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Archive for April 10th, 2018

FBI Raided Cohen’s Office In Search of Records About Hush Money to 2 Women Linked to Trump

Longtime Trump attorney Michael Cohen.

By Steve Neavling
ticklethewire.com

The FBI raided the office of President Trump’s personal attorney on Monday in search of records about hush money paid to two women who say they had affairs with Trump, the New York Times reported Tuesday afternoon.

The search warrant for the office of Michael Cohen also sought information on the role the publisher of the National Enquirer played in silencing one of the women, Karen McDougal, a former Playboy model who claims she had an affair with Trump shortly after his son was born in 2006. McDougal received $150,000 from American Media Inc., the National Enquirer’s parent company, where Trump’s friend is the chief executive.

Agents also were looking for information related to Stormy Daniels, whom Cohen said he paid $130,000 as part of a non-disclosure agreement to keep quiet about her affair with Trump in 2006.

The search was handled by the public corruption unit of the Manhattan federal attorney’s office after receiving a referral from special counsel Robert Mueller, who was appointed to investigate Russian interference in the 2016 presidential election.

On Twitter on Tuesday, Trump called the investigation a “A TOTAL WITCH HUNT!!!” and said “Attorney–client privilege is dead!”

Trump even publicly floated the idea of firing Mueller, a move that Democrats and some Republicans said would lead to the president’s impeachment.

Deputy Attorney General Rod Rosenstein, who appointed Mueller in May 2017, signed off on the FBI raid of Cohen’s office.

HBO Docu-drama Makes Me Think How Bo Schembechler Would Have Handled the Penn State Scandal

HBO has produced a docu-drama about Joe Paterno & the Jerry Sandusky/Penn State scandal starring Al Pacino as Paterno. This column first ran in 2012 and is a summary of what the investigation of the scandal revealed and poses the question, how Bo Schembechler would have dealt with the Sandusky and the scandal.

The author (right) Greg Stejksal and late Michigan coach Bo Schembechler

By Greg Stejskal
ticklethewire.com

Last November I wrote a column about how I thought legendary Michigan football coach Bo Schembechler would have handled the Penn State scandal.

Since then Joe Paterno was fired and subsequently died from cancer. Jerry Sandusky was convicted of 46 of 48 counts of sexual child abuse involving 10 boys.

Now the results of an independent investigation, the Freeh report, have been released.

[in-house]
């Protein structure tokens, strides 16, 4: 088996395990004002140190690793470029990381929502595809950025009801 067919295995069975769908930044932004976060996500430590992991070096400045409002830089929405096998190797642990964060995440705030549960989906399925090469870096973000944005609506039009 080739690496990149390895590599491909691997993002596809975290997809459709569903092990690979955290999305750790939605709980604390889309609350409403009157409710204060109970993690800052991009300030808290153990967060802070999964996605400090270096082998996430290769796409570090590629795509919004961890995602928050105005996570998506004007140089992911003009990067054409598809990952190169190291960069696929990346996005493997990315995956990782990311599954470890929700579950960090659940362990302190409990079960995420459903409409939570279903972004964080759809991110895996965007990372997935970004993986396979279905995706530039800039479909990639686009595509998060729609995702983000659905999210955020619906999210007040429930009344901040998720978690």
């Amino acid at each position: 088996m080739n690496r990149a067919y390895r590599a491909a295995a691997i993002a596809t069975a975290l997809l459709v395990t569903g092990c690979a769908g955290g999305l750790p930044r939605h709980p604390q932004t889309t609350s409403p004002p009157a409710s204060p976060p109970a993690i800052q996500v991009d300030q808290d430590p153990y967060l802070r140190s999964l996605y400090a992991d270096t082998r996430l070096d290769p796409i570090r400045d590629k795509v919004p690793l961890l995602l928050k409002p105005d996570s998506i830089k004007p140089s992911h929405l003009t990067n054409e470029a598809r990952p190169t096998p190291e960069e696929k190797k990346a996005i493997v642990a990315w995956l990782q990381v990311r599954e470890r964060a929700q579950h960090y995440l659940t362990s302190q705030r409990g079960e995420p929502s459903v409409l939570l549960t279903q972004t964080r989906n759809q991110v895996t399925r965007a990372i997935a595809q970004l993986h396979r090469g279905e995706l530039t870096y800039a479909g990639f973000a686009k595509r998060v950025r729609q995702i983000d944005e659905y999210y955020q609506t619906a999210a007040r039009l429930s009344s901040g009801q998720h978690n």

As I had speculated in my column, Joe Paterno knew of allegations of Sandusky’s sexual child abuse as early as 1998. He apparently forced Sandusky to “retire” from the PSU coaching staff (after the 1999 season), but gave him a unique severance package including $168,000 and the designation Assistant Professor Emeritus – thus, allowing Sandusky continued, unrestricted access to Penn State athletic facilities.

This makes Paterno’s actions and inaction in 2002 all the more indefensible. When confronted with an eyewitness account of Sandusky sexually abusing a child in a shower at the PSU football facility, Paterno passed the report to his superiors.

Not Report It 

But rather than actively pursue it, Paterno counseled that the allegations not be reported to law enforcement or child welfare services.

Paterno was an active participant in the cover-up. Then he lied about it under oath.

I am more certain now that faced with the situation that occurred at Penn State, Bo Schembechler would have handled it differently from the beginning, and it would not have ended like this.

Here is the column as it appeared last November:

“Do the Right Thing –Always,” Bo Schembechler

I want to preface this by saying, I was an admirer of Joe Paterno and Penn State football, which in my adult life have been synonymous. I don’t know Joe Paterno, but I know that he has been head coach at Penn State for 46 years and has been extremely successful, winning 409 games and two national championships.

Paterno achieved this seemingly without compromising sound values. His players were encouraged to be student-athletes with equal emphasis on the student part.

All About Honor

The football program’s slogan was “success with honor.” All of that including Paterno’s legacy is in jeopardy.

There was a seamy underside to all that success, Jerry Sandusky. Sandusky played for Paterno then became a coach. Ultimately he was Penn State’s defensive coordinator (the face of Linebacker U).

He was characterized as Paterno’s heir apparent. But if numerous allegations are to believed, Sandusky was, at least, as far back as the mid 90s, a child molester – using his position and its status to sexually abuse young boys.

Sandusky’s alleged transgressions go beyond despicable, but the issue for Paterno is what did he know, when did he know it and what did he do about it.

According to the report of the Pennsylvania Grand Jury, that was investigating the allegations against Sandusky, in 1998 the Penn State police conducted an investigation regarding allegations that Sandusky was in involved in the molesting of young boys.

The case was presented to the local prosecuting attorney, but no charges were brought as a result of that investigation. (It is difficult to believe a case could be presented to the prosecutor without Paterno being aware of the investigation.) Coincident with the conclusion of that investigation, Sandusky was informed by Paterno that he would not be Paterno’s successor as head coach. Following the 1999 football season, at the age of 55, Sandusky retired from the Penn State coaching staff.